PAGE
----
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  • Eating Brunch in Santiago, Chile

    Chile’s gastronomic scene is hopping, with new ingredients, and new spins on old ingredients. And now, a new (to Chile) spin on a meal itself, the introduction of brunch to the Saturday and Sunday culinary scene in Santiago. Brunch is a combination of breakfast and lunch, and can include savory and sweet at the same meal, and essentially flies in the face of both the Chilean breakfast (it’s too big), and the Chilean lunch (it’s too varied). And while that might be the case, it’s catching on like crazy, with options at nearly every price point, and much of the length of the red line metro, from Las Condes down to Santiago Centro. 

  • Visiting Luxury Hotels on Easter Island

    On a tiny, far-flung island—thousands of miles from any other populated land—that 6,000 people call home, hundreds of giant stone statues that used to stand sentry, lay in various states. Half-buried, fallen over, repurposed, and most famously, standing tall and photogenic, the moai of Easter Island are part of the mystery that makes this such an enticing tourist destination.

    There’s a long oral history, as well as recent archaeological investigations, to answer questions about why they were erected, why the culture of carving and transporting moai stopped, and later, why the people themselves decided to topple them. There exists a living culture that involves traditional dance, music, food and carving, mostly Polynesian-influenced, but with touches of South America as well.

    There’s no denying the island’s appeal, for cultures present and past, as well as its stark natural beauty. It’s an island with volcanic craters, just a handful of paved roads, few vehicles, a postcard-perfect white sand beach, and a calm vibe that means you can be as active or as relaxed as you like.

    There are four world-renowned 5-star hotels on Isla de Pascua, each with a different architecture and focus, allowing travelers to choose the luxury experience that best suits them.

  • Lifestyles of the Rich and Famous at Ponta Dos Ganchos

    Let me preface this blog post by saying I have stayed in a lot of insane hotel rooms around the world. A lot. There was the absolutely ridiculous bungalow at the Six Senses Yao Noi, overlooking Phang Nga Bay in Ko Yao Noi, Thailand; there were the postcard-perfect vineyard views from the Poetry Inn in Sonoma, California; there was the memorable granite bathtub suite at Sabi Sands Game Reserve in South Africa; there was the insanely perfect Andes views from Cavas Wine Lodge in Mendoza, Argentina. The list goes on and on, nearly 80 countries deep at this point (don’t hate the player, hate the game).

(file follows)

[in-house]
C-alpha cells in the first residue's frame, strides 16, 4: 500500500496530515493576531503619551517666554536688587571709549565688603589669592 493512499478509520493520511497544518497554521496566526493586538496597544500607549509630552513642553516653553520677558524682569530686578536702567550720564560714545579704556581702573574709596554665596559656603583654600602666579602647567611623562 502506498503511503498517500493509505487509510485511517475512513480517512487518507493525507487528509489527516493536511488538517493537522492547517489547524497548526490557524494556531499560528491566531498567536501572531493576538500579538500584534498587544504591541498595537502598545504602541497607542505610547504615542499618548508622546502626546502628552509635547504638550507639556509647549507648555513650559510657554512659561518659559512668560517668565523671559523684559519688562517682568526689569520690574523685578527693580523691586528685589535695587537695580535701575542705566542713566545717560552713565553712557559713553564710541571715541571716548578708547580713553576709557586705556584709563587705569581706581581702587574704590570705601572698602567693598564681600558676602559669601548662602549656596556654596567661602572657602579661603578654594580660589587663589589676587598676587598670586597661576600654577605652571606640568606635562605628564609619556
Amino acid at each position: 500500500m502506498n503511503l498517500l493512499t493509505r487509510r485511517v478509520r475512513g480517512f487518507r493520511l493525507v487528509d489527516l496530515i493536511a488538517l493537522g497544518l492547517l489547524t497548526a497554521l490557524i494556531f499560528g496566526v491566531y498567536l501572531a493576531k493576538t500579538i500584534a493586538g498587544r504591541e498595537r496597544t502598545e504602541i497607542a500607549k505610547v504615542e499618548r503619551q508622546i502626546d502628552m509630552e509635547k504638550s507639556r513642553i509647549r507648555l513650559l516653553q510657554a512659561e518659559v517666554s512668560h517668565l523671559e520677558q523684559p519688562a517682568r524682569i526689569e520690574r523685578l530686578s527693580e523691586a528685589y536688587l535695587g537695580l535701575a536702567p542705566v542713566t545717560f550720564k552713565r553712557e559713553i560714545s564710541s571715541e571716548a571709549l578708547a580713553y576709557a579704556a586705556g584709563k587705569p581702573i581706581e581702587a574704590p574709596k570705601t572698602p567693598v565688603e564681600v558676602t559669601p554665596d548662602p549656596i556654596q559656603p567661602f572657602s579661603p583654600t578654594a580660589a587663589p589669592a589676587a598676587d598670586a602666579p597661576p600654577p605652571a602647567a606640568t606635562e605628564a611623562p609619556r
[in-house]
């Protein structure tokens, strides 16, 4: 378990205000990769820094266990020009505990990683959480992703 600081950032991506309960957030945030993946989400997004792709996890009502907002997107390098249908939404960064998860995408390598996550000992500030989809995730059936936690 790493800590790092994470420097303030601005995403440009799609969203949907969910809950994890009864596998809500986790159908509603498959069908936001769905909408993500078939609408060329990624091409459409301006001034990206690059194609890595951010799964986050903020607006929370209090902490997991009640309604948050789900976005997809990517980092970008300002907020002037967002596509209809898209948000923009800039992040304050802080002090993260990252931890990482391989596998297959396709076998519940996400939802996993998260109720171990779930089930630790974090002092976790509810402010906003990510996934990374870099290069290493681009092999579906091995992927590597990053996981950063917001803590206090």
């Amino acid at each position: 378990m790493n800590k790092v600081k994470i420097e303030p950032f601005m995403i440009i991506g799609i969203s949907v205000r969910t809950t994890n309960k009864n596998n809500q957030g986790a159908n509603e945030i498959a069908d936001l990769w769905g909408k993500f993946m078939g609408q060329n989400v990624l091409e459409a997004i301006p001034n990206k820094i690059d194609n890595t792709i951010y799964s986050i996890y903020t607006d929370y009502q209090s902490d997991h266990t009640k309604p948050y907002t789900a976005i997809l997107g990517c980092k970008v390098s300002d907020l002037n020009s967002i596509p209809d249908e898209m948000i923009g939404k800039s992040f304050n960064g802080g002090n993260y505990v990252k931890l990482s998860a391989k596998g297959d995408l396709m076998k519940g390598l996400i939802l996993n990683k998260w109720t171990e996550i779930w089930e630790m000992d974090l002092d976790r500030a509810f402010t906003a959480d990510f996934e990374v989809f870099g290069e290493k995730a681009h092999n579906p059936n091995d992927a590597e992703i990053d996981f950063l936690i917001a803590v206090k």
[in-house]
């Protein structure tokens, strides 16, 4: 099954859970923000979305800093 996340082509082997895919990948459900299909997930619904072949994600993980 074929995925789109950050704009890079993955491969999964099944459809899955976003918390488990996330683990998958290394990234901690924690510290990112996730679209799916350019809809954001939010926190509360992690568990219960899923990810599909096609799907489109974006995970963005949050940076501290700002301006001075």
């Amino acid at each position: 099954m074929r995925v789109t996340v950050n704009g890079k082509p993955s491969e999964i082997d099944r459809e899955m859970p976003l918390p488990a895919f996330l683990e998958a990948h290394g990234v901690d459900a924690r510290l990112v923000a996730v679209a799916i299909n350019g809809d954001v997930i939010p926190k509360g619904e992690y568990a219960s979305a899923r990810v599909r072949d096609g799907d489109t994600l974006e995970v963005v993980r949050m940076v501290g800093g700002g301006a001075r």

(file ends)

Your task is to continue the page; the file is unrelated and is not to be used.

• Photo: Paul Silva

    Mistura 2014: Your Guide to Getting your Grub On

    While it’s only recently received a nod from the international food community for its innovative dishes, creative ingredients and chefs who are committed to nothing less than perfection, Peru is (and has always been) a serious food country. Case in point – each September it hosts Mistura, South America’s largest and most popular food festival. This year half a million hungry food enthusiasts are expected to visit Costa Verde de Magdalena for the ten-day event which kicks off September 5.

  • Photo: Kevin Raub

    Jungle Love: 48-Hour Foodie Binge in Belém

    When Brazilians talk food, they’ll usually tell you the gauchos in the South are the best at beef, Paulistanos are the best at pizza and everything gourmet and the Mineiros are the best at pretty much everything they pour their hearts into. Well, way up in the middle of the Amazon jungle is Belém, the second biggest city in the Amazon after Manaus, and people say folks from there and throughout the state of Pará, the Paraenses, are the Mineiros of the North. That is to say, they take their food muito sério!

  • Photo: Kevin Raub

    São Paulo Street Food Starts Its Engines!

    It’s Good Friday in São Paulo and the sun is shining. Revelers abound in the bohemian neighborhood of Vila Madalena outside A Queijaria, one of two actual artisan cheese shops in town. Today, the shop has taken their wares to the streets, along with some ice-cold craft brews, and made an event out of it. Parked alongside, crowds are swarming the Buzina Food Truck, where a culinary couple armed with an impressive resume under their aprons are dishing up organic chicken curries, pulled pork sandwiches, gourmet burgers and hand-cut, never-frozen French fries. A curious Brazilian woman walks up to me inquisitively: “What are these guys selling in this truck?” she asks, a little confused.

  • Making the Most of a Business Trip to Colombia

    Business travel almost seems like an oxymoron at times. Sure, you’re in another country, but if you’re trapped in meetings and conferences all day, it hardly feels like it. Airports and hotels all start to look the same after a while, don’t they? Colombia’s growing economy has led to a boom in business travel, and the business suit types are touching down in the country’s major urban centers with increasing frequency. Unfortunately, hard-working folks here on business don’t have the same schedule flexibility and free time as those on vacation, but a work agenda doesn’t mean you can’t get at least a little taste of the local culture and food before you catch your flight back home.

    Though most business travelers have a packed schedule, there’s always the possibility that you’ll have a free afternoon somewhere in the mix. Here’s how to make the best of your stay in one of Colombia’s four largest cities when you only have a few hours to get away.

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